High staff performance, if using volunteers, looks like "engaged 94 volunteers to own this idea and execute it." That the activity goes off without a hitch is the lesser part of success because the staff person would already have excelled through recruitment and management of volunteers whose lifetime value will skyrocket through the experience.
Using volunteers as boots on the ground, messy though it may be, allows those volunteers to get closer to your organization.
Cuddle up, little dove.
Otis Fulton, Ph.D., spent most of his career in the education industry, working at the psychometric research and development firm MetaMetrics Inc., Pearson Education and others. Since 2013, he has focused on the nonprofit sector, applying psychology to fundraising and donor behavior at Turnkey. He is the co-author of the 2017 book, ”Dollar Dash: The Behavioral Economics of Peer-to-Peer Fundraising,” and the 2023 book, "Social Fundraising: Mining the New Peer-to-Peer Landscape," and is a frequent speaker at national nonprofit conferences. With Katrina VanHuss, he co-authors a blog at NonProfit PRO, “Peeling the Onion,” on the intersection of psychology and philanthropy.
Otis is a much sought-after copywriter for nonprofit fundraising messages. He has written campaigns for UNICEF, St. Jude’s Children’s Research Hospital, March of Dimes, Susan G. Komen, the USO and dozens of other organizations. He has a Ph.D. in social psychology from Virginia Commonwealth University and a Bachelor of Arts from the University of Virginia, where he also played on UVA’s first ACC champion basketball team.
Katrina VanHuss has helped national nonprofits raise funds and friends since 1989 when she founded Turnkey. Her client’s successes and her dedication to research have made her a sought-after speaker, presenting at national conferences for Blackbaud, Peer to Peer Professional Forum, Nonprofit PRO, The Need Help Foundation and her clients’ national meetings. The firm’s work is underpinned by the study and application of behavioral economics and social psychology. Turnkey provides project engagements, coaching, counsel and staffing to nonprofits seeking to improve revenue or create new revenue. Her work extends into organizational alignment efforts and executive coaching.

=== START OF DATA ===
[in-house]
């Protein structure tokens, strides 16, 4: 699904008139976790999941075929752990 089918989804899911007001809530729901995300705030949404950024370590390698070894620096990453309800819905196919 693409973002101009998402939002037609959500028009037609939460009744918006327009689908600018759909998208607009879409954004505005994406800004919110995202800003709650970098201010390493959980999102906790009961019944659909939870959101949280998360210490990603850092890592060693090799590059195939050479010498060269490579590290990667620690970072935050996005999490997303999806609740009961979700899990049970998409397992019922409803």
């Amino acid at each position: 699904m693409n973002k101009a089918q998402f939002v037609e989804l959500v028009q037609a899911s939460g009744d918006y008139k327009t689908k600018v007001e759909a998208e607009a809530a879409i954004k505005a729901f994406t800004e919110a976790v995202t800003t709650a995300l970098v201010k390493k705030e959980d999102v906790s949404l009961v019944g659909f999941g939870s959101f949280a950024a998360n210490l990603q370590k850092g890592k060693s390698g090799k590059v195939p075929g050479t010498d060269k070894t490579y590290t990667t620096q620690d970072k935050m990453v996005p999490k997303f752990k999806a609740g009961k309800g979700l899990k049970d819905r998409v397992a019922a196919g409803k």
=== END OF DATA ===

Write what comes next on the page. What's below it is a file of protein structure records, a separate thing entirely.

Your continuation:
Katrina regularly shares her wit and business experiences on her and Otis Fulton's NonProfit PRO blog “Peeling the Onion.” She and Otis are also co-authors of the books, "Dollar Dash: The Behavioral Economics of Peer-to-Peer Fundraising" and "Social Fundraising: Mining the New Peer-to-Peer Landscape." When not writing or researching, Katrina likes to make things — furniture from reclaimed wood, new gardens, food with no recipe. Katrina’s favorite Saturday is spent cleaning out the garage, mowing the grass, making something new, all while listening to loud music by now-deceased black women, throwing in a few sets on the weight bench off and on, then collapsing on the couch with her husband Otis to gang-watch new Netflix series whilst drinking sauvignon blanc.
Katrina grew up on a Virginia beef cattle and tobacco farm with her three brothers. She is accordingly skilled in hand to hand combat and witty repartee — skills gained at the expense of her brothers. Katrina’s claim to fame is having made it to the “American Gladiator” Richmond competition as a finalist in her late 20s, progressing in the competition until a strangely large blonde woman knocked her off a pedestal with an oversized pain-inducing Q-tip. Katrina’s mantra for life is “Be nice. Do good. Embrace embarrassment.” Clearly she’s got No. 3 down.